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Conservative forces and systems

by Aniket1
Tags: conservative, forces, systems
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Aniket1
#1
Feb9-13, 11:38 AM
P: 45
I read in a book that if the constraint forces do work, the system is conservative, else it's nonconservative. In that case, consider a system of two bodies moving in an elliptical path under gravitational attraction. Since the gravitational force is continuously doing work on the particles, by the above definition, gravitation is a nonconservative force and the system is nonconservative. However, the mechanical energy of the system remains constant and in newtonian mechanics, gravitation is classifed under conservative force. Can someone explain where am I going wrong.
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russ_watters
#2
Feb9-13, 12:16 PM
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Are you counting the kinetic and potential energy of the orbiting object?
Aniket1
#3
Feb10-13, 12:34 AM
P: 45
Yes.

WannabeNewton
#4
Feb10-13, 12:40 AM
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Conservative forces and systems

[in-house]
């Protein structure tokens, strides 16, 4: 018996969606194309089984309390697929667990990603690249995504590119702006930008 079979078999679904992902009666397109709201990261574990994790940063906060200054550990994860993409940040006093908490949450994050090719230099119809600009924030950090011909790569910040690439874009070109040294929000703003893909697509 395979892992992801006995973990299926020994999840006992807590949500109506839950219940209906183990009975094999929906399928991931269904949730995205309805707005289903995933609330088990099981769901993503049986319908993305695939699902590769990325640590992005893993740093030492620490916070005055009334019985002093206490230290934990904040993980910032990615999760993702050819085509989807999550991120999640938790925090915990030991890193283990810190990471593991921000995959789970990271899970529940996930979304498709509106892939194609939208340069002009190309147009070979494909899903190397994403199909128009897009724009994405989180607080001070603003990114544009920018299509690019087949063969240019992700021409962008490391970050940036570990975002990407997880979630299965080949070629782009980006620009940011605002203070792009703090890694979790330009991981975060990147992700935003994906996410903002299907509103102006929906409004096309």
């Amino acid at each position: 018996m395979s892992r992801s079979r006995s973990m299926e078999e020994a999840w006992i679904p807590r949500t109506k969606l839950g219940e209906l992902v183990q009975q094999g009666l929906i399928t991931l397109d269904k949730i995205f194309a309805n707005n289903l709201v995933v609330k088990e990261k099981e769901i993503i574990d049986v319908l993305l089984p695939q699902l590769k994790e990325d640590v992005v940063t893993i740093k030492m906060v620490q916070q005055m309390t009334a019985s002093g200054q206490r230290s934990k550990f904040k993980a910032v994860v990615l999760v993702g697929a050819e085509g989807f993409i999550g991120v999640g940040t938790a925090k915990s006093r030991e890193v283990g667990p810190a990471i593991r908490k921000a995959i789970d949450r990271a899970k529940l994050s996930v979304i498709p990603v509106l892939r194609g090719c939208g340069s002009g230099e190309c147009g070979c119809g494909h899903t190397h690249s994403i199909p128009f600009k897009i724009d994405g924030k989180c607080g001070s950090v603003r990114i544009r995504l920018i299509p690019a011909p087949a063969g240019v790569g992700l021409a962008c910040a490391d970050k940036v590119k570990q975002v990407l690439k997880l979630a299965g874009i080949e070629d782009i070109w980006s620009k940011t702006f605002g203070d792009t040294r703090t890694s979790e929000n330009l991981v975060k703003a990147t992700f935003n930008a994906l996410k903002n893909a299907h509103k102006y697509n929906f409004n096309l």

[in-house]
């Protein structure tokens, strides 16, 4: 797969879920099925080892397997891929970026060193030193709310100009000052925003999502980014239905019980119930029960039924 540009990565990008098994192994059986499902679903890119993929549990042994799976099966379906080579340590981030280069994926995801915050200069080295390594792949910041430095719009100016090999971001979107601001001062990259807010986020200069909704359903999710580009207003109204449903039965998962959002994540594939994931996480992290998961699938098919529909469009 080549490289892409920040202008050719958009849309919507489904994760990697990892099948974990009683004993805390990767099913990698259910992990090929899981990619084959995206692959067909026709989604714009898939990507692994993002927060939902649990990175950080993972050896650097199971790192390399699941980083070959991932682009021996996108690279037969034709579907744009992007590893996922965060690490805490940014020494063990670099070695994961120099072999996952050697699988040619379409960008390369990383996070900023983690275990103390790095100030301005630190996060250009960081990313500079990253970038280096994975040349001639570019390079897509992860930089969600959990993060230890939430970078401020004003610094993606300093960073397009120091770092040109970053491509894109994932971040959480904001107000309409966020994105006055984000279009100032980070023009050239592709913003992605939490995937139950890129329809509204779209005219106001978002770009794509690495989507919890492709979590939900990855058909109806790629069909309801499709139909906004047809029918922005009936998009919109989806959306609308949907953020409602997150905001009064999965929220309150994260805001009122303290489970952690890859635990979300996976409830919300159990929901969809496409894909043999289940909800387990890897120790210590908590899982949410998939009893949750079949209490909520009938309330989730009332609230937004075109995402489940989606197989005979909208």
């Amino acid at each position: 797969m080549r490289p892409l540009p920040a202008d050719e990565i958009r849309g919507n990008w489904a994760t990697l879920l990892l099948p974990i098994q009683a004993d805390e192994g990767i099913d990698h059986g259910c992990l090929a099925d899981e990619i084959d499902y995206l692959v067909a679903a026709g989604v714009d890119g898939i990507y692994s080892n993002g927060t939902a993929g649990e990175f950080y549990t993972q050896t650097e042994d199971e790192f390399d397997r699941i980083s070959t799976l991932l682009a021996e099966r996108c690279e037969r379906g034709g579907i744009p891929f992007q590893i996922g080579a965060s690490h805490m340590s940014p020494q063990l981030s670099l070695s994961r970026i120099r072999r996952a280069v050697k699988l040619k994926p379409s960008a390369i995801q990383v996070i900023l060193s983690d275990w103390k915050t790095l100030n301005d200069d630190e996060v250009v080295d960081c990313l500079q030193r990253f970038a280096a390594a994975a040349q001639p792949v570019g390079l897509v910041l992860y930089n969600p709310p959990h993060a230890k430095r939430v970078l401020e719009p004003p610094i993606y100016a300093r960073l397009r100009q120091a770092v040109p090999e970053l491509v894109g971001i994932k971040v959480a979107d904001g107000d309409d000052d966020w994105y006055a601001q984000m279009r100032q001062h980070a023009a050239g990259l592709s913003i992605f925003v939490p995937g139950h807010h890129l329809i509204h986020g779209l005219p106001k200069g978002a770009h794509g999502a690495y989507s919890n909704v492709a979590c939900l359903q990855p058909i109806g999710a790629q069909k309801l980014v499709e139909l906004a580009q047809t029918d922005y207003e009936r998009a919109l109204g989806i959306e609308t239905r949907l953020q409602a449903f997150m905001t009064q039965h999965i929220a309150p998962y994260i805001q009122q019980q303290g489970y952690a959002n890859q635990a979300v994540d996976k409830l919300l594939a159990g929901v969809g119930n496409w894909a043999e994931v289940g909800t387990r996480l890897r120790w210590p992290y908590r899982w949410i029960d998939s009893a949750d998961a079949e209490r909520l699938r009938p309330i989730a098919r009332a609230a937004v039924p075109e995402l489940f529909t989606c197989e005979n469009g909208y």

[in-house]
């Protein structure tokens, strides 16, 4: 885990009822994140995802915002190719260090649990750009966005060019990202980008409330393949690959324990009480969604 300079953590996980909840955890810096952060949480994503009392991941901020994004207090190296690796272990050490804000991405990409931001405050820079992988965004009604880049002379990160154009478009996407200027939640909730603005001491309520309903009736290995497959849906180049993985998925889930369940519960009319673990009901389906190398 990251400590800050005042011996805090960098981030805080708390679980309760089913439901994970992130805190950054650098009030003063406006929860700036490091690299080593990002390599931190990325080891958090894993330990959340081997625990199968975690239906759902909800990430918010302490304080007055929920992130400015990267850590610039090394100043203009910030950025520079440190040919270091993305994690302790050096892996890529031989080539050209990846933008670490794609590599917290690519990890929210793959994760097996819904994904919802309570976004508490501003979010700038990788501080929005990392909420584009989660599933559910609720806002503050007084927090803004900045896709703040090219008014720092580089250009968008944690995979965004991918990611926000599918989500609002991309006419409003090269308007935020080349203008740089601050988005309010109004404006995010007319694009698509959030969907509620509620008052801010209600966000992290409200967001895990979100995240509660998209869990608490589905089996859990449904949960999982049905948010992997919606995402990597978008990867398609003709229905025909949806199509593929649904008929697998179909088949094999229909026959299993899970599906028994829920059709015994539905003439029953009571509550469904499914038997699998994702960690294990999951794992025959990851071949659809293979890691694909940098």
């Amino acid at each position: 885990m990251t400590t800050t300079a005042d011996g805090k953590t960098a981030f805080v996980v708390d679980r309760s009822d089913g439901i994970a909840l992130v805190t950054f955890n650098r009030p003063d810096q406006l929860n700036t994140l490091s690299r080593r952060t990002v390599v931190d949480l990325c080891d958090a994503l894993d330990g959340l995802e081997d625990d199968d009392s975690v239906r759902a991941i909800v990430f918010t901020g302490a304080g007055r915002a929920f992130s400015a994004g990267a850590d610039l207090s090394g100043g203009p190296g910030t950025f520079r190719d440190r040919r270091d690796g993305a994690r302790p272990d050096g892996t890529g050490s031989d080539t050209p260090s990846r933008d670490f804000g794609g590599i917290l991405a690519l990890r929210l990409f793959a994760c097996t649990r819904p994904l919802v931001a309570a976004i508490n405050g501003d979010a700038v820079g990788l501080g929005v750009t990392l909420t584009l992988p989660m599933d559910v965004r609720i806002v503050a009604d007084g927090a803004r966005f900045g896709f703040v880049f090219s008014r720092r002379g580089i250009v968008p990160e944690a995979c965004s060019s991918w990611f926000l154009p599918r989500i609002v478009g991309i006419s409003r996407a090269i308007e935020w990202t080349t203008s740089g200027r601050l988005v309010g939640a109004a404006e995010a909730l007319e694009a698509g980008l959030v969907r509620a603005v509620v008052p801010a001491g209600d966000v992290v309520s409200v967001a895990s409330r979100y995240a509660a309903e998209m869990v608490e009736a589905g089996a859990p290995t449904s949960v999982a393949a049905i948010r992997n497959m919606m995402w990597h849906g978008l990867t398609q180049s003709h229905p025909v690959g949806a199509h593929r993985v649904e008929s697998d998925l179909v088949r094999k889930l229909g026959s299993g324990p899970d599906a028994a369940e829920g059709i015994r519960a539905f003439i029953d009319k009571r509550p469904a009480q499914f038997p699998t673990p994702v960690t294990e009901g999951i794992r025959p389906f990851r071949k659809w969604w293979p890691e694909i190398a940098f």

What book did you read this in?
mickybob
#5
Feb11-13, 05:19 AM
P: 34
Quote Quote by Aniket1 View Post
I read in a book that if the constraint forces do work, the system is conservative, else it's nonconservative. In that case, consider a system of two bodies moving in an elliptical path under gravitational attraction. Since the gravitational force is continuously doing work on the particles, by the above definition, gravitation is a nonconservative force and the system is nonconservative. However, the mechanical energy of the system remains constant and in newtonian mechanics, gravitation is classifed under conservative force. Can someone explain where am I going wrong.

Gravity is not a constraint force.

The term 'constraint force' is used to describe forces that essentially act to impose boundary conditions. An example is the reaction force of the ground on you, stopping you falling through it.

Generally these forces don't do work, since they don't act through any distance.

So the question of them being conservative or non-conservative is meaningless.


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